Research shows smokers are ditching cigarettes for e-cigarettes in droves, as the debate over the safety of vaping rages on.
Nearly half a million tobacco smokers in Britain have switched to electronic cigarettes in the last year as they try to kick the habit, according to research.
Action on Smoking and Health (ASH) said there are now 2.6 million UK vapers, up from 2.1 million in 2014.
The campaign group said the figures showed the “value” of e-cigarettes in helping smokers give up tobacco but also warned of a “worrying” increase in people falsely believing they are as harmful as or even more dangerous, with 22% believing this compared to 15% last year.
ASH said analysis by researchers at King’s College London shows that e-cigarette use increased among ex-smokers from 4.5% in 2014 to 6.7% in 2015 but remained the same among current smokers at 17.6%.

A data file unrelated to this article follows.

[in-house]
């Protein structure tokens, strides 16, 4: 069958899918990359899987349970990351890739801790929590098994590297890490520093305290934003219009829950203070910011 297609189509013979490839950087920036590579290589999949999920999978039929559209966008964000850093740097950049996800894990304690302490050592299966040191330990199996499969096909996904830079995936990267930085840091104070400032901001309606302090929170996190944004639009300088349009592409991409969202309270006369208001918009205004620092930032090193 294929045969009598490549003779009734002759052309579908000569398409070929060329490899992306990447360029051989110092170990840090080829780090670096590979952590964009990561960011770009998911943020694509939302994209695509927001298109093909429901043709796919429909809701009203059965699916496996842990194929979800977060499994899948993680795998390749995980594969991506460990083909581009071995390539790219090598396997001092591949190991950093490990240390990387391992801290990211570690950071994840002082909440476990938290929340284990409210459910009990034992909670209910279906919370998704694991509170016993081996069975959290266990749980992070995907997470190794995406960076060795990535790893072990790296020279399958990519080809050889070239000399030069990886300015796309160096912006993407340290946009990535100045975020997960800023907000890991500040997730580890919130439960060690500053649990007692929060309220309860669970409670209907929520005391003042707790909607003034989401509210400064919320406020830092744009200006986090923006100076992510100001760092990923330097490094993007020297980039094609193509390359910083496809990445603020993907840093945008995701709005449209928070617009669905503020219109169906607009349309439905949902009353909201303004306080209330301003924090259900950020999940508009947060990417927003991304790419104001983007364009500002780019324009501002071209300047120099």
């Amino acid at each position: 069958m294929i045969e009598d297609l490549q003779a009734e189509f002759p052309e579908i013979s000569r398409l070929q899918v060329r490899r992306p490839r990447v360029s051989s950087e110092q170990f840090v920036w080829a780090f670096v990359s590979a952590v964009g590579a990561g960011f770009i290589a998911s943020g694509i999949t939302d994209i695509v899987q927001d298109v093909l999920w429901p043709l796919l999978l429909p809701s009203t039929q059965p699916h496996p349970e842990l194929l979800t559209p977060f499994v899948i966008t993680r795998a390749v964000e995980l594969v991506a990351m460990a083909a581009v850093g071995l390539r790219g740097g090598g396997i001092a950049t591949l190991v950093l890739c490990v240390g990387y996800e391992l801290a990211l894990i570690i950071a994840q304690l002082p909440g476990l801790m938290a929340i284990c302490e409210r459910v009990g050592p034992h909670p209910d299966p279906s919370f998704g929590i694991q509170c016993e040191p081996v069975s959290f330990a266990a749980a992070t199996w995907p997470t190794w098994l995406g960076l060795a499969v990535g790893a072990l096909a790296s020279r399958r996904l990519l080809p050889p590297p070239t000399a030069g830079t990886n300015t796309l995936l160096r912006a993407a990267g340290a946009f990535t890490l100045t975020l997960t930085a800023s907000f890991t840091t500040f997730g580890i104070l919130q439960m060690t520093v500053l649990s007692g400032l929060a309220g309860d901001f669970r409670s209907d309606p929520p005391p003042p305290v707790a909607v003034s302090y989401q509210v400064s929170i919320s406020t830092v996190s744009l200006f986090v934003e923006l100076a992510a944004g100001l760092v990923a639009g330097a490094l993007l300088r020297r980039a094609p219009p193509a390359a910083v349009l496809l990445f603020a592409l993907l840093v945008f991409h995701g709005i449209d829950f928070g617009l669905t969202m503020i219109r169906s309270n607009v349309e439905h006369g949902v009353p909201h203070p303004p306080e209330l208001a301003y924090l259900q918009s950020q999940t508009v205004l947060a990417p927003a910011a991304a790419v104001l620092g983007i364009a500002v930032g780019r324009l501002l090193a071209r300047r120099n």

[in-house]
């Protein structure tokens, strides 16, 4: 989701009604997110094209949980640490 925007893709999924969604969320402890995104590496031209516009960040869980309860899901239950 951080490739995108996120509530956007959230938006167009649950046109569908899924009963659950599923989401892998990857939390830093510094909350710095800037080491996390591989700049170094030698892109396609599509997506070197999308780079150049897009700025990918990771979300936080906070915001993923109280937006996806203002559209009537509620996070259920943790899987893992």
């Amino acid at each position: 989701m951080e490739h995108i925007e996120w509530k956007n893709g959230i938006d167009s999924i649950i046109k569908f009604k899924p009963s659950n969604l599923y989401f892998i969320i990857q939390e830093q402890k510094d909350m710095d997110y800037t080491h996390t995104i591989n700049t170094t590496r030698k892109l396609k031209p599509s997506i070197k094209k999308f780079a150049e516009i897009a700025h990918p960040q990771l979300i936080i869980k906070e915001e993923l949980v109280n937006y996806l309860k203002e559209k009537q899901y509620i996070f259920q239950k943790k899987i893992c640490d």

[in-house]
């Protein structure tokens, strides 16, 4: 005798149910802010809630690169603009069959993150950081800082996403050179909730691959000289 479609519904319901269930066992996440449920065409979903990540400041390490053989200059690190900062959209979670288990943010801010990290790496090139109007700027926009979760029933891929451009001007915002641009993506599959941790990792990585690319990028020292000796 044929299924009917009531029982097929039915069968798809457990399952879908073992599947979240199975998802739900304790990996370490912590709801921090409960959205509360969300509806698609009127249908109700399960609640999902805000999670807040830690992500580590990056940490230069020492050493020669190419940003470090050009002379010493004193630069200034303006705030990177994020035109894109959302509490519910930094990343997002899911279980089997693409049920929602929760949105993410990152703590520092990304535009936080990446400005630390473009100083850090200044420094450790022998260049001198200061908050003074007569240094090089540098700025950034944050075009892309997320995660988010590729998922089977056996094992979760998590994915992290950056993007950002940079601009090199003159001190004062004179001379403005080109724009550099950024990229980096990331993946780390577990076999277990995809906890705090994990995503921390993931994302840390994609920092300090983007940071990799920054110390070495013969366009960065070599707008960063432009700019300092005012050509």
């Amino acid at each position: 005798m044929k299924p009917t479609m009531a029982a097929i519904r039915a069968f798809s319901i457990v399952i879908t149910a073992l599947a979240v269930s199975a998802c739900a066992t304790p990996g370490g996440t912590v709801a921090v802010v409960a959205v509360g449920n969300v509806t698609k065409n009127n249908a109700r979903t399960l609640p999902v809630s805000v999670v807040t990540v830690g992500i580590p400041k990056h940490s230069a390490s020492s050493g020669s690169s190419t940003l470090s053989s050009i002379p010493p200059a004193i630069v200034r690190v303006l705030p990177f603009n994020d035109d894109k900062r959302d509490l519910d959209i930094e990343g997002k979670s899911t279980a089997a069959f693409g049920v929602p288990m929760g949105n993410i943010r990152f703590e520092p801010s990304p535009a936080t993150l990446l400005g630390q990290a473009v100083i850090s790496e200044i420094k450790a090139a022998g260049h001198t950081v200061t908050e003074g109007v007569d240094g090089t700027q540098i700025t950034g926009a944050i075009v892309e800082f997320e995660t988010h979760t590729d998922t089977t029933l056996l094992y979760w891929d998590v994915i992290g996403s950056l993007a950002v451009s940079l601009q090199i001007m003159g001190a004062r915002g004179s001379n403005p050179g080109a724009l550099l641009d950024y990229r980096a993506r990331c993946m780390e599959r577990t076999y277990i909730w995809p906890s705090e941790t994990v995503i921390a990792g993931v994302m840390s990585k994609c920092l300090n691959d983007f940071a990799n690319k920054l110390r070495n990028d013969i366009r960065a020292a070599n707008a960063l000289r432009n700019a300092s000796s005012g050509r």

Vaping remains extremely rare among people who have never smoked, with just 0.2% of users falling into this category over the last three years.
The most popular reason people gave for using e-cigarettes was to help them stop smoking completely (48%) and to prevent them from relapsing to smoking (38%).
Despite the rise in use of e-cigarettes, health experts have been at loggerheads over their potential risks and benefits.
Some fear they could be a gateway to tobacco smoking, while others argue they have the potential to help millions of smokers around the world to quit.
Recent research conducted in the US found that flavourings used in e-cigarettes contain potentially harmful high levels of chemicals, while a study of mice indicated that vaping may harm the lungs and immune system.
But Dr Leonie Brose, of the Institute of Psychiatry, Psychology & Neuroscience at King’s College London, believes that vaping carries many benefits over traditional smoking.
“We must clearly communicate the relative safety of electronic cigarettes to smokers,” she said.
“The proven harm of tobacco is currently getting less coverage than the much smaller and far less certain harm from electronic cigarettes. We owe it to smokers to provide them with accurate information.”